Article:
Live blogging LinuxCon: The Changing Linux Landscape

What are the upsides/downsides of the big Linux distros RHEL, SLES, Ubuntu, CentOS?

Jay Lyman, an analyst for The 451 Group likes this Tweet: "If you're not ashamed of your code, you waited too long to put it out." That sums up the feeling with the main Linux distro players, he said during a session at LinuxCon.

Here is my live blog from the session on Wednesday where he ran down the SWOT of each distro: strength weakness opportunity and threats.

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The players: RHEL, SLES, Ubuntu, and community versions of Linux (like CentOS). Community is a important to the paid versions. I talked with Jim Whitehouse after his keynote and he said a lot of Red Hat's growth comes from CentOS.

The OS that ships with the server isn't the same as the OS that eventually operates on it ... perhaps half the time it is changed.

RHEL: x86 strength, JBoss, leader in paid use (a lot of times when there's a shift to paid use, its to RHEL). Red Hat supports Fedora for latest and greatest cutting edge features laser focus on x86 server caused them to be slow to say cloud computing, go to it. Linux becomes an abstraction -- all kinds of things run on Linux, but I frequently run into enterprise users that don't know open source and Linux. Subscription Linux constriction meaning that customers thinks that a Red Hat subscription is not flexible enough, for customization of what can add to operating system. Red Hat has responded, RHEL 6 did make changes of packaging and pricing.

SUSE: x86 strength, SUSE Studio and appliances. If you look at Top 500 supercomputers we see a lot of SUSE Linux in HPC, ahead of Red Hat in that regard, OpenSUSE users tend to go to the paid model from the free model, slow to cloud, Attahcmate-Novell uncertainty -- we saw statements of support from Attachmate group, but still see development. Weakness and strength is the Microsoft deal -- its been commercially beneficial to both of them. Recently renewed through 2016. But hearing in the market still confidence in SUSE and the Microsoft deal provides longevity which is important to enterprises.

Ubuntu: very popular in cloud -- Canonical was early and aggressive to attack the cloud. Also its developer strength, very popular with developer. , Key partnerships, Eucalypts, OpenStack and saw a partnership with VMware. Also, Canonical does a mobile device and the Unity interface with touch capability. Only one getting onto netbooks and maybe tablets. No major pre-installs, paid challenge.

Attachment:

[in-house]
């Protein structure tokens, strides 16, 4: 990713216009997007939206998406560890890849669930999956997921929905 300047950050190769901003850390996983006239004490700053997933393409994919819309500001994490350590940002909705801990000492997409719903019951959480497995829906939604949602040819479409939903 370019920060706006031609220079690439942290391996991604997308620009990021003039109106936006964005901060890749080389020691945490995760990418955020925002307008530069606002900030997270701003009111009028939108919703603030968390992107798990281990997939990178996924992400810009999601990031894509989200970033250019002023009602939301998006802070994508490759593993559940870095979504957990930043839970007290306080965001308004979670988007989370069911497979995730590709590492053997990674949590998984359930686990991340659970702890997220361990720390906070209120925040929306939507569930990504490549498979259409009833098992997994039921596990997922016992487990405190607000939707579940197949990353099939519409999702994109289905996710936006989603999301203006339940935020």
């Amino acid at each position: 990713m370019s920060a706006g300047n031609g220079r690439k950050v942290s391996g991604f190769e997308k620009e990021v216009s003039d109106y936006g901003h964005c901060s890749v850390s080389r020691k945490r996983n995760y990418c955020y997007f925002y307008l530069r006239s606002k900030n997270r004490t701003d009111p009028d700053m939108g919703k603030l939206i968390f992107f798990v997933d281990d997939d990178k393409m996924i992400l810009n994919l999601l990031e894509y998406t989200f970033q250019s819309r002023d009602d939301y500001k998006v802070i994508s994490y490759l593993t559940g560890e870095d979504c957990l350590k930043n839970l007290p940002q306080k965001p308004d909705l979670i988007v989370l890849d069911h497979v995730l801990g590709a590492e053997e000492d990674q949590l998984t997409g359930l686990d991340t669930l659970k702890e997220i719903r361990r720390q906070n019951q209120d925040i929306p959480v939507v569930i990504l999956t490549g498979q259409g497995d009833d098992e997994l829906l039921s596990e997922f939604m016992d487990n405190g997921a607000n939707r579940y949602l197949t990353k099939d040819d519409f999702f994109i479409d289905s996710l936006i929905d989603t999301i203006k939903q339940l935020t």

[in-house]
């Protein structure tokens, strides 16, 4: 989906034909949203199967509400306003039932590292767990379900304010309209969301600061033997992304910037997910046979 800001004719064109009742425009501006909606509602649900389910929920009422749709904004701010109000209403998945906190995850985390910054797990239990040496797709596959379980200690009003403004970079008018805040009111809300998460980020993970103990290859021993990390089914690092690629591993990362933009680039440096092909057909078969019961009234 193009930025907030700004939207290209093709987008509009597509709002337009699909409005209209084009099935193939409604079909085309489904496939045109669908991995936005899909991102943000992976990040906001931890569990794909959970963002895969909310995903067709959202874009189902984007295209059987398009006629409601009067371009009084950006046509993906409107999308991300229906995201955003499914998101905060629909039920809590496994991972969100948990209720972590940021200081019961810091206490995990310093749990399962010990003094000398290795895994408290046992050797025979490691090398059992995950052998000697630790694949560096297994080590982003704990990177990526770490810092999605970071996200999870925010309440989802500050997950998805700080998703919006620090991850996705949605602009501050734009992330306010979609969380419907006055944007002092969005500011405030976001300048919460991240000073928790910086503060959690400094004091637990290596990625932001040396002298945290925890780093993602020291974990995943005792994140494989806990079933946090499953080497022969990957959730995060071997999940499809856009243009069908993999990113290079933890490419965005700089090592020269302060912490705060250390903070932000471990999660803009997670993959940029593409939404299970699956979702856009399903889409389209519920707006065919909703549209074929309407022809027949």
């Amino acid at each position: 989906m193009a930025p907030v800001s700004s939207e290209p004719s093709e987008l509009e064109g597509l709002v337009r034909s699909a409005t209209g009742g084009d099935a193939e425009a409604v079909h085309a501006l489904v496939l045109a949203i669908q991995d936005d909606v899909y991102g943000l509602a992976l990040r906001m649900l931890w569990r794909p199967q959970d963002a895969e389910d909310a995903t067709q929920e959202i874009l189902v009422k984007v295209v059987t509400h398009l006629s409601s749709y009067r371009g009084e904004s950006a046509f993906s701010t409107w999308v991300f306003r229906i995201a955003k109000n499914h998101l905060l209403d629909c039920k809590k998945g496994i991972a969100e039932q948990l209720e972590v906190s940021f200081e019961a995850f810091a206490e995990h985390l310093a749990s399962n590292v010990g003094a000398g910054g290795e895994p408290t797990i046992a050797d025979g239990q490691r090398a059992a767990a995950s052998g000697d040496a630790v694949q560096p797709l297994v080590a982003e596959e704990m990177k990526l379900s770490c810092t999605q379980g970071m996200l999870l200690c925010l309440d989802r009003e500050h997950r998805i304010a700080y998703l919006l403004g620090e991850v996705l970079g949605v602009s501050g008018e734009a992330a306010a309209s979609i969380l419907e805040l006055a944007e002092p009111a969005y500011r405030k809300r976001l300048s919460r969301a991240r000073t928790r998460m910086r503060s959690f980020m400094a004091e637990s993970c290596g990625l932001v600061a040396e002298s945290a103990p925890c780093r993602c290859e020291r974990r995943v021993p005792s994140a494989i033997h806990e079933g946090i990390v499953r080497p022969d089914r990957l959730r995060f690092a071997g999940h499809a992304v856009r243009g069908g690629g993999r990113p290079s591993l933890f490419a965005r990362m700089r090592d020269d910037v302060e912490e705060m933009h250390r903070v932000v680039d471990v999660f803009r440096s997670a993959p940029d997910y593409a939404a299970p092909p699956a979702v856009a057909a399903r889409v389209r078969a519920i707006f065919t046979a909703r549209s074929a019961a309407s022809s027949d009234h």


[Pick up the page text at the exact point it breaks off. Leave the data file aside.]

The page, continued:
I think Unity and Gnome can co-exist like KDE and Gnome. We might see a case where they revert back to Gnome for server and desktop and push unity for netbooks and tablets. Ubuntu is upstream to other versions of Linux (Mint).

I've been hassling them for for years don't have a pre-installed server deals. I expected it when getting pre-installed on Dell Latitude, but hasn't happened. Not on HP or IBM servers. Do a lot of certifciation, and that gets back at how many times the OS that ships is not the one that gets used.

Adds to challenge of getting paid. Most of Ubuntu use is not paid. Full version is available for free. Its the same code. Not a second version makes the leap to paid challenging for Canonical.

Oracle: Oracle has done the most to usher in greater Linux credibility in enterprise by bringnig their database and did a lot of work on filesystems, contribute a lot to Linux. To certify first to Linux and not Windows? I thought that was amazing. Oracle Linux we see mostly used by Oracle shops for their database (but that's a big market). I'm not sure they fully understand community. [Crowd in the room laughs and nods.] We've seen that with OpenOffice. Oracle still works with Red Hat but Whitehouse said that's not as helpful as it was before. I haven't seen much backlash. If you are an Oracle shop, Oracle Linux is attractive to you. But we don't see enterprises standardizing on Linux.

[Comment from attendee: Oracle won't support anything but OEL, but no other ISV support for OEL, so you have to have more than one Linux in house.]

CentOS, facinating -- no corporation backing it just a bunch of guys that love that project. CentOS still around and doing well and enjoys enterprise use. Lots of flexibility and cost savings, but no paid support, lack of credibility. Interestingly, some surprise companies are taking up support including HP (unofficially) and Microsoft has taken up support support of CentOS. Donated some code under the GPL for general Linux.

Red Hat's growh often comes from CentOS users wantting to go paid for a production system.

72% of Linux users are using unpaid distros (mostly CentOS and Debian). The largest corporations, Fortune 50, have the talent to support it themselves. 26.2% of organizations use a combo of unpaid and paid.

Things are different then they were a couple of years ago ... There is no evil Microsoft to contrast to. Microsoft supports Linux. VMware is Red Hat's No. 1 competitor right now. Going at it in middleware.

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